To begin this new year, below are some notes about Corky from two friends of hers in San Diego who visit regularly.
“You probably already know that her front teeth are totally worn down and that she has a cataract in her right eye; however, she has had these since she lived at Marineland of the Pacific in Los Angeles.
Corky spends the majority of her days swimming clockwise laps, upside down, in whichever pool she happens to be in. She will swim like this no matter which whales are in the pool with her and what they are doing. Sometimes they join in, but soon swim off. She and the adult male Ulysses are not allowed in the same pool together because Ulysses doesn’t seem to like her very much. They can only be placed together if Orkid or Kasatka are also in the pool. Orkid loves Corky and looks out for her (Corky is her step mom). Kasatka just likes to beat up Ulysses.
Kasatka is the dominant whale in the pool. She lets the other whales know she is the boss by raking them with her teeth. Corky tries not to get in her way.
However, because she is in charge, Kasatka likes all the whales to speak in her dialect. When Corky starts making A5 pod calls, Kasatka gets mad. Corky’s body
has a few rake marks on her side, a few nicks in her dorsal fin, and a small chunk is missing from her right fluke.
Corky gets along best with the younger whales. She plays Nanny when she’s not doing laps.
In the shows, Corky is the star. She performs with unparalleled vigour and enthusiasm. No other whale jumps higher or swims faster. During the night shows, she gets really fired up.
She looks MUCH bigger when she’s closer to the glass!
Corky is also known for helping newly transferred whales become adjusted to their new home. In a photo taken last November (#5) Corky works her magic on Keet, newly transferred from SW Texas. All day, she would gently caress him and call to him in her native dialect. She was always by his side, and made sure that her good eye was always facing him. Poor little Keet was so afraid to enter the corridor to the medical pool, so Corky would swim in and out of the corridor to show him it was okay. He finally went through by swimming underneath Corky in the mom/calf position.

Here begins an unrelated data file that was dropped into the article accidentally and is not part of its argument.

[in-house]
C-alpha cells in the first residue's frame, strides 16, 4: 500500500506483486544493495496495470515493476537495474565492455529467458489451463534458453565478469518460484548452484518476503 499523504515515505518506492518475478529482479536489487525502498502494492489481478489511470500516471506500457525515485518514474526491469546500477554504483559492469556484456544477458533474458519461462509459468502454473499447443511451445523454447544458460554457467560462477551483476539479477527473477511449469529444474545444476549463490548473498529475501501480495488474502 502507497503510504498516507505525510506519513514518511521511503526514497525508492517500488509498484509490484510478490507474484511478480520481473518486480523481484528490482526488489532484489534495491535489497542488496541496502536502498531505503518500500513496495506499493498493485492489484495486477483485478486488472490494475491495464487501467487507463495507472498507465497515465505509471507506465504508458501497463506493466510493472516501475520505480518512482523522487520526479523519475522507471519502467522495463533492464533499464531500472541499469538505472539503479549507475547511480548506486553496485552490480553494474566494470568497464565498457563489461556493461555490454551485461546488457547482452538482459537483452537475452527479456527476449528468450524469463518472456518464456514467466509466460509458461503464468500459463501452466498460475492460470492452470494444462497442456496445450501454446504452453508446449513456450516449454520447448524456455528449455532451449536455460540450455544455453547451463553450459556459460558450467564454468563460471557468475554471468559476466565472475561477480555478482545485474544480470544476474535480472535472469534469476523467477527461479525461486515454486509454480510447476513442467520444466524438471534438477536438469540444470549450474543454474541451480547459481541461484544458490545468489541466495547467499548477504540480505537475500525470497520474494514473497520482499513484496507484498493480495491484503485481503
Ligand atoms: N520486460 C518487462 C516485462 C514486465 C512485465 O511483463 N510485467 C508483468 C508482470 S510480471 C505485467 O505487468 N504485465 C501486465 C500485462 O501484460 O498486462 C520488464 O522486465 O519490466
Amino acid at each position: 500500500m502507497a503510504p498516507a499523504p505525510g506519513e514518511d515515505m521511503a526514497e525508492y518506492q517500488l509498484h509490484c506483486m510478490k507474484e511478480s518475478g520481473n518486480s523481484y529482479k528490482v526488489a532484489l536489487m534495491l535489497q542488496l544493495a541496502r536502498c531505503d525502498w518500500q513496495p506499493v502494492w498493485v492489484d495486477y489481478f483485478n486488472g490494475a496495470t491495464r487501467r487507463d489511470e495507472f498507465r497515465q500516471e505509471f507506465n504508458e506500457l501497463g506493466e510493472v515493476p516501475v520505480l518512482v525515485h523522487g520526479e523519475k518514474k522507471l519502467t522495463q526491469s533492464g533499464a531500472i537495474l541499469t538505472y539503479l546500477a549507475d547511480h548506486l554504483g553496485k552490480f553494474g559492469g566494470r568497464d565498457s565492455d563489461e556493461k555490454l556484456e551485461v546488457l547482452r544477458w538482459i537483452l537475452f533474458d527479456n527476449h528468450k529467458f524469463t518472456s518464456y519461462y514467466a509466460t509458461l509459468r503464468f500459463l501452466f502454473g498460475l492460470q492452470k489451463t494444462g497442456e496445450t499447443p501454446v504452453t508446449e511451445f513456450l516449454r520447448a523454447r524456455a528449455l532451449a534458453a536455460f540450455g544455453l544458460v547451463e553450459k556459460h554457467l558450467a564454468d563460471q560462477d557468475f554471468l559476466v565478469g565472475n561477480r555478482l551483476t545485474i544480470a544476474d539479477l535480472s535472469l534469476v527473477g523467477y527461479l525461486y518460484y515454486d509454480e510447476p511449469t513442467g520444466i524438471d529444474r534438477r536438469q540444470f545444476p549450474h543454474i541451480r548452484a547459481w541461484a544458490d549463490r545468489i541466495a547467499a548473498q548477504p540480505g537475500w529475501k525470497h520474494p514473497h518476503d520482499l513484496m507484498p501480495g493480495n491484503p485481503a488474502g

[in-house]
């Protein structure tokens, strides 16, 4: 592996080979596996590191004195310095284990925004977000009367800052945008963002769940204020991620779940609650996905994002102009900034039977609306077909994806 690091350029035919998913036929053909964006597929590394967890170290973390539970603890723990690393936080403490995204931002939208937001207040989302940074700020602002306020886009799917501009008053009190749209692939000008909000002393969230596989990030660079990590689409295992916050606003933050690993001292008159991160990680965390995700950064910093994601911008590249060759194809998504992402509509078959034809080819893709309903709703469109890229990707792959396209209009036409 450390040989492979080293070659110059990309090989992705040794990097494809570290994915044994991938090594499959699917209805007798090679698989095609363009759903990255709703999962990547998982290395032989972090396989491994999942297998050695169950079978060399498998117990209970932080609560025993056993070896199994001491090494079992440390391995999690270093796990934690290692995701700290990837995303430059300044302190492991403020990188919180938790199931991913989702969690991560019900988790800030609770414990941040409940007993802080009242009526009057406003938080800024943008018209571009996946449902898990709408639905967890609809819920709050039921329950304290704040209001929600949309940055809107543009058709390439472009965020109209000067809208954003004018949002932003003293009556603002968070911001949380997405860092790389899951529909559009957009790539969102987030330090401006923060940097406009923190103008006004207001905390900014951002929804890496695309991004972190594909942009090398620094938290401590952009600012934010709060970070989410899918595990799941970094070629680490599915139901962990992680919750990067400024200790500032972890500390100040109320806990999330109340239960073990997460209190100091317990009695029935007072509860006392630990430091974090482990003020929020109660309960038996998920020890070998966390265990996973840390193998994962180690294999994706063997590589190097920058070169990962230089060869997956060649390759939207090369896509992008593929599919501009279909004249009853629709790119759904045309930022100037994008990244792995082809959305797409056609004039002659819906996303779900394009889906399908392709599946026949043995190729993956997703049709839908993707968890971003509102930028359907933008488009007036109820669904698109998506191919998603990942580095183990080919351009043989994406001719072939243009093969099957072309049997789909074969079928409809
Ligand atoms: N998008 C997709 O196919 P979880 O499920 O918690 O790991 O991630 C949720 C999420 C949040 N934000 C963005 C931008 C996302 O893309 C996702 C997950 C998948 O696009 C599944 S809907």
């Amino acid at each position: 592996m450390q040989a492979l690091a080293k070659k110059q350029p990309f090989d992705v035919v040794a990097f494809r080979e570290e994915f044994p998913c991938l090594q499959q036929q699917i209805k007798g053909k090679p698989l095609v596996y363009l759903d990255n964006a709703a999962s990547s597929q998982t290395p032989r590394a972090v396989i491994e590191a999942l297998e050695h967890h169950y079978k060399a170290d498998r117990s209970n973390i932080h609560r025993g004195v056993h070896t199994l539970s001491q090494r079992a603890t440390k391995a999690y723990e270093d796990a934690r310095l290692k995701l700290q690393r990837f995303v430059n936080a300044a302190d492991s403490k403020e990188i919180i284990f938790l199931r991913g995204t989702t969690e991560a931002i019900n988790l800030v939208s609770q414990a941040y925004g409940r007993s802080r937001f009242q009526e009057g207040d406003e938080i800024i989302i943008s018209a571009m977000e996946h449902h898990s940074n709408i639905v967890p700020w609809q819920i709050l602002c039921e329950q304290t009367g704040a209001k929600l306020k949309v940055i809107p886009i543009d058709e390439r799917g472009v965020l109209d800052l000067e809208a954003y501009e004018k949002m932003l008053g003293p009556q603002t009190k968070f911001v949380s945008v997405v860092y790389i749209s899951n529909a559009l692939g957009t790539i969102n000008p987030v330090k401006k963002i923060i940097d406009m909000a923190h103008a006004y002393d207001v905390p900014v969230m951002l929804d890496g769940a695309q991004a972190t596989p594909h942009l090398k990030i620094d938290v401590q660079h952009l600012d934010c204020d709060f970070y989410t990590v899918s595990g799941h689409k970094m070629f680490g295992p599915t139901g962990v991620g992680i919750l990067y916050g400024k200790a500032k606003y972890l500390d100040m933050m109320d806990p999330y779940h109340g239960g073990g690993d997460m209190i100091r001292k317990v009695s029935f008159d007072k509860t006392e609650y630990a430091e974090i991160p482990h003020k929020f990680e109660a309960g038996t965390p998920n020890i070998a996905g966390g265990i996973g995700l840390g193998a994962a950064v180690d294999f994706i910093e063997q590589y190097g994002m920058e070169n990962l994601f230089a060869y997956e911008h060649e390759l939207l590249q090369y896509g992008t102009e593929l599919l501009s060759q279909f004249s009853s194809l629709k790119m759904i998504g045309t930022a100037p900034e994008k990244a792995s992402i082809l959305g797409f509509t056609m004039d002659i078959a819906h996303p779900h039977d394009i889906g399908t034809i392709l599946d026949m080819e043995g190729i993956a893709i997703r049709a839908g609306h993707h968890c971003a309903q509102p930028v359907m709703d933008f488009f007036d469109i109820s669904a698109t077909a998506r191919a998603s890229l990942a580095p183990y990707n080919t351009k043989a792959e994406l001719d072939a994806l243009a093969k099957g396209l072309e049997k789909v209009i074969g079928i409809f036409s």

Corky will swim her laps no matter what. In photo #6 Orkid (who is Orky & Kandu’s baby) camps by the gate, hoping she can get in somehow. Orkid is never totally satisfied with the pool she is in. She frequently stops by the gates to talk with the whales in the other pools. If she is really frustrated, she will bang her head on the gate as if it will help her get in with the whale on the other side.”
“Things are a bit crowded at Sea World, they now have 9 Orcas. The original six, and the new additions. Sumar, the youngest male from Florida, has lost his orange tint, and is now 18 months old. He has found a friend in Takara and looks healthy and fat. Keto the other young male from Florida is 4 years old. His brother “Keet” is six years old, and temporarily in San Diego until March. He originally came from San Antonio, and will go to SW in Ohio when construction on a new tank is completed.
Today was so magical with Corky.. one of my most memorable times with her. She was in petting pool with Sumar and Takara, the little ones close to the trainers on the surface, and Corky and me down below in the underwater observation area. The park was not very crowded this afternoon and Corky and I connected. She lingered eye to eye with me for what seemed to be forever… as I walked along the window, she followed me, back on forth as I moved my fingers along the glass, and for a moment she stopped, dropped her head down, and was making N4 calls over and over to me. It made a tear flow from my eyes…and maybe it is a natural thing for her but I could also see some white discharge from her eyes flowing in the water. A little girl came up and noticed too, I told her Corky wants to go home, that is why she is crying.”
Thanks to Corky’s friends in San Diego!!
Happy New Year, & our best wishes to you all,
Paul & Helena